The Art of a Great SE - How to Juggle!

As a Sales Engineer there is a tight balance between picking up new opportunities to support, keep up to date on your knowledge and skills, and focusing on closing the business you are currently engaged in.  If you neglect any of these it will impact on the bottom line, either sooner or later.

Let's look at each aspect and consider its importance.
A true sign that business is picking up is when you continually find new opportunities to work on.  It is important to continually offer support to these, or you lack business in your pipeline.  Depending on the speed of your sales cycle, you should bring these up to speed, and keep them warm, and keep a dialog going with these customers, as you work on their sequence of events to buy.  I find that inexperienced sales reps (and SEs!) will try to close these opportunities down before the customer is in any position to buy.  Every deal has its required steps to go through, and at the first stage you should work this out, and do everything in your power to shorten this.  Don't try to do things like POCs before they will have the required impact.  Its unlikely you'll change your customers timelines, so do your best discovery and plan out next steps.  Convert the deals you expect to be able to close into real opportunities and put less effort into the others.

Keeping up to date with your skills and knowledge is something you try to do in your spare time, as an SE, however you do need a certain amount of time to be sure of these abilities in front of customers.  If you find yourself lacking in that certain punch in front of your customers, then you need more preperation time to ensure you will be ready.  Take that extra hour to run through the presentation, demo systems, POC or whatever is necessary to be several steps ahead of everyone in the room.
If you feel like you are being asked to do impossible things, then you need to be the one setting expectations, and discussing agendas before the meetings.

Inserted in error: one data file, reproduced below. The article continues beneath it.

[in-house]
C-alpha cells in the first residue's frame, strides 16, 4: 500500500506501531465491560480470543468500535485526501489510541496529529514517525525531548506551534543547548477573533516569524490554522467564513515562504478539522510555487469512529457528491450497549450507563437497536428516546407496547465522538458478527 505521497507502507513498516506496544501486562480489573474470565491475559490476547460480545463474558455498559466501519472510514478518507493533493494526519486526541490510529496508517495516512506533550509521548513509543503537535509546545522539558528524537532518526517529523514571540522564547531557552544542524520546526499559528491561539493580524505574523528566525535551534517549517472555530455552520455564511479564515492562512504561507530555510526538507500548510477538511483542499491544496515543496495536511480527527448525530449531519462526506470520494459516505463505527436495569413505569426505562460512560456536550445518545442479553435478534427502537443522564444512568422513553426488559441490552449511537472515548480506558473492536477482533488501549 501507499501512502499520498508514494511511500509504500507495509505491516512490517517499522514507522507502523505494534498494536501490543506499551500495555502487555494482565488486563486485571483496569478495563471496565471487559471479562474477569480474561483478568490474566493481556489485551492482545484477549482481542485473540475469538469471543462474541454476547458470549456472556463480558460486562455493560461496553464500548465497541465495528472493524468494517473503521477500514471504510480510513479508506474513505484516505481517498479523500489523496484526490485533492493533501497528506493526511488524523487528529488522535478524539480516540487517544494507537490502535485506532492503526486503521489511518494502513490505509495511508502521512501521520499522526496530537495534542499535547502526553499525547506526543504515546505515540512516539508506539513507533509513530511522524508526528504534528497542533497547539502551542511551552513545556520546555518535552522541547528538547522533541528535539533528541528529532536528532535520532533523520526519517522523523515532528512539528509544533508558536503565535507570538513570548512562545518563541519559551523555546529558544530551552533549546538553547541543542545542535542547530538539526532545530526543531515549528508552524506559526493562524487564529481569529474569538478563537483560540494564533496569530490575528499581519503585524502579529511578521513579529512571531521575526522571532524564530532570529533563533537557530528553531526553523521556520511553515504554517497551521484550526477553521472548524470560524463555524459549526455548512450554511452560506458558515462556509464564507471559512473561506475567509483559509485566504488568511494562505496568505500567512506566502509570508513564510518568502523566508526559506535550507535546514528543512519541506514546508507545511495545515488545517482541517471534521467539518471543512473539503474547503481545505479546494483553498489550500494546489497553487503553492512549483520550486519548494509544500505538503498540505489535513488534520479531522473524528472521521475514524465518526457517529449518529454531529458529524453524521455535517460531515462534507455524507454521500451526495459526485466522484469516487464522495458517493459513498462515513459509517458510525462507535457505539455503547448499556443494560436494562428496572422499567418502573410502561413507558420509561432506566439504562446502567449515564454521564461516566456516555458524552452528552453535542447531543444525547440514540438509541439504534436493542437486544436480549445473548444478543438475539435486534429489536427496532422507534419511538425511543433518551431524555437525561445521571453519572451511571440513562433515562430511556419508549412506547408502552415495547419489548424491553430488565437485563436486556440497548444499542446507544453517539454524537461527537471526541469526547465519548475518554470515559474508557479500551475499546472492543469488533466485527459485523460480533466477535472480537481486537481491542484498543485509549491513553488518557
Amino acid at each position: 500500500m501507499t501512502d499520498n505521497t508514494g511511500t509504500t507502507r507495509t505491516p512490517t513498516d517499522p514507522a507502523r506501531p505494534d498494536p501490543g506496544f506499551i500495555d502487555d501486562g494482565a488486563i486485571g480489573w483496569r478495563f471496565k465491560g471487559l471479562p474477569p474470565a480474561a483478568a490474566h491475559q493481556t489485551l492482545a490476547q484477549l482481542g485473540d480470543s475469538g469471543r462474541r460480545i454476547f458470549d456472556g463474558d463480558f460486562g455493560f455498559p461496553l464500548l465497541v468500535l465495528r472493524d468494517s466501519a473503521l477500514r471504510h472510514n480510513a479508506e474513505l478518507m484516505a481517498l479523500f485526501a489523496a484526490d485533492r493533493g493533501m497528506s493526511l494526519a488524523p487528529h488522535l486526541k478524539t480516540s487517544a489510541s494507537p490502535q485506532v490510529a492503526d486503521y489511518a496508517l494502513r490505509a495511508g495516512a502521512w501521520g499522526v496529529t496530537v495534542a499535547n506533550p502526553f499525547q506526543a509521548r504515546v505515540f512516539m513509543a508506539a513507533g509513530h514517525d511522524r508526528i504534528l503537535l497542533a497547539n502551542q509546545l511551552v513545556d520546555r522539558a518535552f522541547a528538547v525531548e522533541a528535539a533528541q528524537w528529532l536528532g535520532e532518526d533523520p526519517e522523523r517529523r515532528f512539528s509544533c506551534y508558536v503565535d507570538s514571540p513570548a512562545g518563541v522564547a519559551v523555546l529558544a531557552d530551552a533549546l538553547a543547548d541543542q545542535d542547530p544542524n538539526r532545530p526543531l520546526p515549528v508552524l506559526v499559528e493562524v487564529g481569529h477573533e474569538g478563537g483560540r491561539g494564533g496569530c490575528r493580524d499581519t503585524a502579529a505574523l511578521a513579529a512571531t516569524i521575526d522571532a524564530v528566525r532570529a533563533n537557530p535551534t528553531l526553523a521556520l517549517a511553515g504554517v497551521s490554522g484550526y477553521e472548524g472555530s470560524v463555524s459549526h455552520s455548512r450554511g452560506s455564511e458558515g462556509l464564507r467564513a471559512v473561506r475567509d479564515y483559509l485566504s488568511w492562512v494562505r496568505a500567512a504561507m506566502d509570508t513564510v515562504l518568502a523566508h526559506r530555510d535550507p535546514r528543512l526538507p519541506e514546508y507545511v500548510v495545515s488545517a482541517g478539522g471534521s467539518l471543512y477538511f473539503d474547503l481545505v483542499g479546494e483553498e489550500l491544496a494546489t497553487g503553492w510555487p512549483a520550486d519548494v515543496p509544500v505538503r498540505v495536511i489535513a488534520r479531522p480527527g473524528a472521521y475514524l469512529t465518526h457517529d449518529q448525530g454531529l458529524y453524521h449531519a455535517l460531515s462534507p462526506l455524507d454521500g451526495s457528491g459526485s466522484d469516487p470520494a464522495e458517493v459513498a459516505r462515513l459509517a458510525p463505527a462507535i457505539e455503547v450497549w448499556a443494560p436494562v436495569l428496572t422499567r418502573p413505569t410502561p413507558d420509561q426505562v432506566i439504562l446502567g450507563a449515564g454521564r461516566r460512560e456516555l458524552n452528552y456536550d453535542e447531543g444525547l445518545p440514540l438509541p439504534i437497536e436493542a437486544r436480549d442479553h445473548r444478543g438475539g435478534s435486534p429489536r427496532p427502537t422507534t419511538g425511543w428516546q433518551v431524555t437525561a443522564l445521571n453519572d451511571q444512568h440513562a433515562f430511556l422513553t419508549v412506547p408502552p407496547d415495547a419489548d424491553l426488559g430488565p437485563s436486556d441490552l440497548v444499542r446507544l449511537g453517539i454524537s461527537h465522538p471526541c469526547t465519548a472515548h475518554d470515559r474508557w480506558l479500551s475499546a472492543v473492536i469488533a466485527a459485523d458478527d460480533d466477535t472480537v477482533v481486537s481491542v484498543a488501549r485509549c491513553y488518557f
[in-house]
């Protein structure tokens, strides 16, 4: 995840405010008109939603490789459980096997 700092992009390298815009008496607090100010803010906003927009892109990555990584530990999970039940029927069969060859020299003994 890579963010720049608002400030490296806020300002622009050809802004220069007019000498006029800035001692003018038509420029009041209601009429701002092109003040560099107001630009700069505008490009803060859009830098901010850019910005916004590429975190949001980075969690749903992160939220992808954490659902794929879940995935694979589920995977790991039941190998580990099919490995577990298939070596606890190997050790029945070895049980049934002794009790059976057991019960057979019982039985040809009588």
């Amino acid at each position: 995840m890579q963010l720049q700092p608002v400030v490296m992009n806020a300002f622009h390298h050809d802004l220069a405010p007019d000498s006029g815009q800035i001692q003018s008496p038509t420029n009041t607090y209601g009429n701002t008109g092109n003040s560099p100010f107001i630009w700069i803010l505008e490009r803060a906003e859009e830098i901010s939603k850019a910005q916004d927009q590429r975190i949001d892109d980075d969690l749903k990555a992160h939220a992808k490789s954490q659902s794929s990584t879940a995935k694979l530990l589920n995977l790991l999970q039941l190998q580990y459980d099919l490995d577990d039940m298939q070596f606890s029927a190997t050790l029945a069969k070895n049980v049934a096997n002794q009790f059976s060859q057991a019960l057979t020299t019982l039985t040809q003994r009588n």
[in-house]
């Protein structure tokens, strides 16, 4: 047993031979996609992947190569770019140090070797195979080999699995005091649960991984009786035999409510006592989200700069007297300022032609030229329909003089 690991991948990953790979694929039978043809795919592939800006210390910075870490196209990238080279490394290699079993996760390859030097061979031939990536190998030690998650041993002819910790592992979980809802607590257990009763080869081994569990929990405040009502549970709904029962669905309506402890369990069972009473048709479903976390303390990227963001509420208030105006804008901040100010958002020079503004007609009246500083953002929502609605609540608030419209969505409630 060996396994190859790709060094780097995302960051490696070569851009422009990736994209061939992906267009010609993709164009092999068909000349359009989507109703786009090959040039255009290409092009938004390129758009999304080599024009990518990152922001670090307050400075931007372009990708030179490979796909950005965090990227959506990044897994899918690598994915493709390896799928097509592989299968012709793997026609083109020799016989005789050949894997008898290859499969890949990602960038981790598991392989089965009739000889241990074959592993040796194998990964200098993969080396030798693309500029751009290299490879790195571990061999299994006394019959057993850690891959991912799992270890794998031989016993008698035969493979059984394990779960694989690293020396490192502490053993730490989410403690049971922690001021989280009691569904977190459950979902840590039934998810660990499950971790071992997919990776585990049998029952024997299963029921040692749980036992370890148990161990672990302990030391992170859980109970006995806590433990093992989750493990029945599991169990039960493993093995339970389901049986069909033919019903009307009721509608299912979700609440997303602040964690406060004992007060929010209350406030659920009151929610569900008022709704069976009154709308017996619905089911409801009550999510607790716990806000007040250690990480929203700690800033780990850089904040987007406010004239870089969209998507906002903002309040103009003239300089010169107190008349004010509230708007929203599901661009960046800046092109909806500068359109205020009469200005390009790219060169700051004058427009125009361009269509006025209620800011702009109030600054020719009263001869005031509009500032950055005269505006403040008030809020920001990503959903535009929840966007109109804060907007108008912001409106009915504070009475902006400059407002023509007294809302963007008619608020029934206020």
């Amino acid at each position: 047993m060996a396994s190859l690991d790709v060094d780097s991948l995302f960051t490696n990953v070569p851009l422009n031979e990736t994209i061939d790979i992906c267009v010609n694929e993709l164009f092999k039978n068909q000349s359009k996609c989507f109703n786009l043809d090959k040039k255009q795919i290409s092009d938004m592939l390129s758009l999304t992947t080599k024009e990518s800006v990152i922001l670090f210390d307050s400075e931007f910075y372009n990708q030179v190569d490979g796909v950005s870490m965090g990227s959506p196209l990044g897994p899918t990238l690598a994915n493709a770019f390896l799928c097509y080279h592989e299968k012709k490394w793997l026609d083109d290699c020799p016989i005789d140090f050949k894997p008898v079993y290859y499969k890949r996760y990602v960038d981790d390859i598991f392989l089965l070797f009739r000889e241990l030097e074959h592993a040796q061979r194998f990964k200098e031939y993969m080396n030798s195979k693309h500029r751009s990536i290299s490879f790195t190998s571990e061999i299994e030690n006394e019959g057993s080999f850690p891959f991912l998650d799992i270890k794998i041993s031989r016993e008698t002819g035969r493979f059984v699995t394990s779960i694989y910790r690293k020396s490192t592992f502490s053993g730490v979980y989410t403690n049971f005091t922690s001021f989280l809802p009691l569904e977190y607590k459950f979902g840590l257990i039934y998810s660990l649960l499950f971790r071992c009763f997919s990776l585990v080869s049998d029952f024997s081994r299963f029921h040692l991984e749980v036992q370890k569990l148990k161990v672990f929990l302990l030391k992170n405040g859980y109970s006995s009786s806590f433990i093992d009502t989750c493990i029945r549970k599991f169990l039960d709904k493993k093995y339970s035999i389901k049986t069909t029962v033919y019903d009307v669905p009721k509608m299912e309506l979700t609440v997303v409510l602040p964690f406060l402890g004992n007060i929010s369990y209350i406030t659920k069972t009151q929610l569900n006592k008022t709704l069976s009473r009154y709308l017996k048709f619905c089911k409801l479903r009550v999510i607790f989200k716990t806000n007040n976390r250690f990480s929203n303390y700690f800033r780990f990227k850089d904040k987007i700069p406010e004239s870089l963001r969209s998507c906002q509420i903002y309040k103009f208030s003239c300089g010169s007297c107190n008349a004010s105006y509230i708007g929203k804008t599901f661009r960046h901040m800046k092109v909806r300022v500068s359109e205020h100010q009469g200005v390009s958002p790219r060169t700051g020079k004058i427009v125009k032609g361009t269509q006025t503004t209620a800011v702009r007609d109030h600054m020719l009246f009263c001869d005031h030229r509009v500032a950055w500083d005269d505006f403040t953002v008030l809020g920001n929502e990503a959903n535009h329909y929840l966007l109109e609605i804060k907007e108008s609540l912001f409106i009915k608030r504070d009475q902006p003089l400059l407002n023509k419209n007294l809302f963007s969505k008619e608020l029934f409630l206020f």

The time spent preparing is critical so that you understand what you are showing, are prepared for problems, can lead the session in the right way.  If you need additional expert help, bring them in for the meeting with a defined role, and learn something new every chance you get.

Finally, closing the business you are engaged in is important for businesses of all sizes. If you are continually beginning opportunities without closing them, you will spend more and more of your time juggling expectations, meetings and time between different parties and won't get to the stage of concluding business and hitting your quota.  There comes a time in each opportunity where you could keep treading over the same ground and showing feature after feature, but if you don't draw a line and make a deal, then you won't get a return on the sales effort you have made.  If you have invested in a POC or major demo or whatever the technical side of a deal is, make sure you close down open questions, and progess the opporttunity into the decisive part and press on the sequence of events you agreed with your customer.  You did agree on a sequence of events before you put in the effort didn't you!?
This is something that grows with experience, but don't spend the bulk of your time on customers until you are sure that they aren't just learning, or checking on the market or other tyre-kicking kinds of activities.  Convert the deals you feel most confident on to this category and watch the need grow slowly in the others.
Learning to balance these three areas will reward SEs and sales teams and get the best out of your most valuable resource - time!

If you have trouble working out how much of your time you should spend in each area, review your calendar with your manager.  You should be able to work out better ways to spend your time, and push out meetings that aren't maximizing the use of your time.